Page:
Myanmar: Over 100 miners missing while one died in landslide

Over 100 people are missing after the landslide hit region of Myanmar today, in which one death has been confirmed by the rescue team (consisting of 200 people). 

Landslide occurred in the Hpakant region of the North Kachin state

Over 100 people are missing after the landslide hit region of Myanmar today, in which one death has been confirmed by the rescue team (consisting of 200 people). 

The landslide occurred in the Hpakant region of the North Kachin state at around 4 pm. The search operation is going on to locate the missing ones. 

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It is believed that the majority of the victims of landslides are illegal miners. Overflow of rubble discarded from the lorries to the open pit jade mines is considered to be the reason behind the landslide. 

One of the team members of the rescue team – Ko Nyi, asserted, “We’ve sent 25 injured people to the hospital while we have found one dead”. 

Jade mining in Myanmar: 

Myanmar administration has banned jade mining, but due to unemployment (which rose during the challenging times of the Covid-19 outbreak) and lack of opportunities, people indulge in illegal mining, hence risking their lives. 

Although, Hpakant is the world’s biggest jade mine site.

This was not the first incident of jade mining in Myanmar; a few days back, a landslide occurred at the jade block in Myanmar, in which ten miners went missing.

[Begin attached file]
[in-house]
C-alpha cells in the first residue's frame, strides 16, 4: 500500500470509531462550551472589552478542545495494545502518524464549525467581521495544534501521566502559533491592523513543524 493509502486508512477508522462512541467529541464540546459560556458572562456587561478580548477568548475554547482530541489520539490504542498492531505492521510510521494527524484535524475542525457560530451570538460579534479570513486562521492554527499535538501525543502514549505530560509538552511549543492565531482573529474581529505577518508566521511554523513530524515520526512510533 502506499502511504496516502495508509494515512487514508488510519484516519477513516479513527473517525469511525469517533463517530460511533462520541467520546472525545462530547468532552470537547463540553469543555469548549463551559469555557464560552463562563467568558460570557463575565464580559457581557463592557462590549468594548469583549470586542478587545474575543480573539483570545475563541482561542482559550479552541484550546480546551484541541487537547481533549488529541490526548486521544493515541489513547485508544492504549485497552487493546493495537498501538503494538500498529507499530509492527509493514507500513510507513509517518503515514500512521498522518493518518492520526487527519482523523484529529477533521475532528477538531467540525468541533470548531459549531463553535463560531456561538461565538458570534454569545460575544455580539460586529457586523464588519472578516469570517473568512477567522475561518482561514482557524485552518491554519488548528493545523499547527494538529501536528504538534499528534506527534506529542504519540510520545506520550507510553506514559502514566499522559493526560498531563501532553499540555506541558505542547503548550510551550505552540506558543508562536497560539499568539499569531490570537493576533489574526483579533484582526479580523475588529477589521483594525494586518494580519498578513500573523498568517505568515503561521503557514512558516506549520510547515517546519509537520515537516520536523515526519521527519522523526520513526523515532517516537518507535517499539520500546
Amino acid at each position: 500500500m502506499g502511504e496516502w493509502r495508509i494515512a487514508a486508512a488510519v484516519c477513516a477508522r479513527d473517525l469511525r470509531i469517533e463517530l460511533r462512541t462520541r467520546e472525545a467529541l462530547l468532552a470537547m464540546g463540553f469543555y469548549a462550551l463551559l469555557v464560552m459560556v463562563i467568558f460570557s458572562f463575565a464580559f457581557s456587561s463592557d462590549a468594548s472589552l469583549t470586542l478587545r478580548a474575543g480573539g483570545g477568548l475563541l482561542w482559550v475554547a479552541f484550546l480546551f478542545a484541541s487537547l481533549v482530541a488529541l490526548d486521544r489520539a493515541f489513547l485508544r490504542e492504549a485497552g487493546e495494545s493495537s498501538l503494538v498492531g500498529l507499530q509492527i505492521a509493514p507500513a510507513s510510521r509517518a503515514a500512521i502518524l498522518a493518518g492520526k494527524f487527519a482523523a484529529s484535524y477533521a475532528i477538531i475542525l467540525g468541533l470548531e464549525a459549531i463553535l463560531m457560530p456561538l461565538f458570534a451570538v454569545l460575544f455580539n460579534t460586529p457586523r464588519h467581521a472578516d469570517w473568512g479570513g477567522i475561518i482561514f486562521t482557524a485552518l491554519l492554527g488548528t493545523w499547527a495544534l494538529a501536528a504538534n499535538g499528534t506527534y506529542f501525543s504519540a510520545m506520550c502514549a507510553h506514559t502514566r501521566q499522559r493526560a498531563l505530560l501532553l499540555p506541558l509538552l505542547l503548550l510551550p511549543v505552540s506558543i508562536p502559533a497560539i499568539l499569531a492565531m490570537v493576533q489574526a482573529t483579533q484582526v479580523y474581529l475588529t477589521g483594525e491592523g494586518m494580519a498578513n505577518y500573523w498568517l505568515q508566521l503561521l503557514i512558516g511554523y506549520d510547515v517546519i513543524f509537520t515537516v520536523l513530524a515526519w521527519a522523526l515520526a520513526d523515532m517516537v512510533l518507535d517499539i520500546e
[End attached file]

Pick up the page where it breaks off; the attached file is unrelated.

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While previous year on 2 July 2020, one of the deadliest landslides occurred at the Wai Khar jade mining site in the Hpakant area of Kachin State, which took the lives of around 200 miners. In a similar kind of incident, in the year 2015, around 116 people lost their lives. 

Meanwhile, the activists claim that the government has failed in fulfilling its promises to make reforms in the jade mining industry. 

Out of the world’s jade supply, Myanmar’s contribution lies between 70 to 90 percent, being the largest supplier. 

While the country’s official statistics for the years 2016–2017 put the jade trade value at US$750 million, independent estimates that include illegal mining put it at US$15–31 billion worth per year.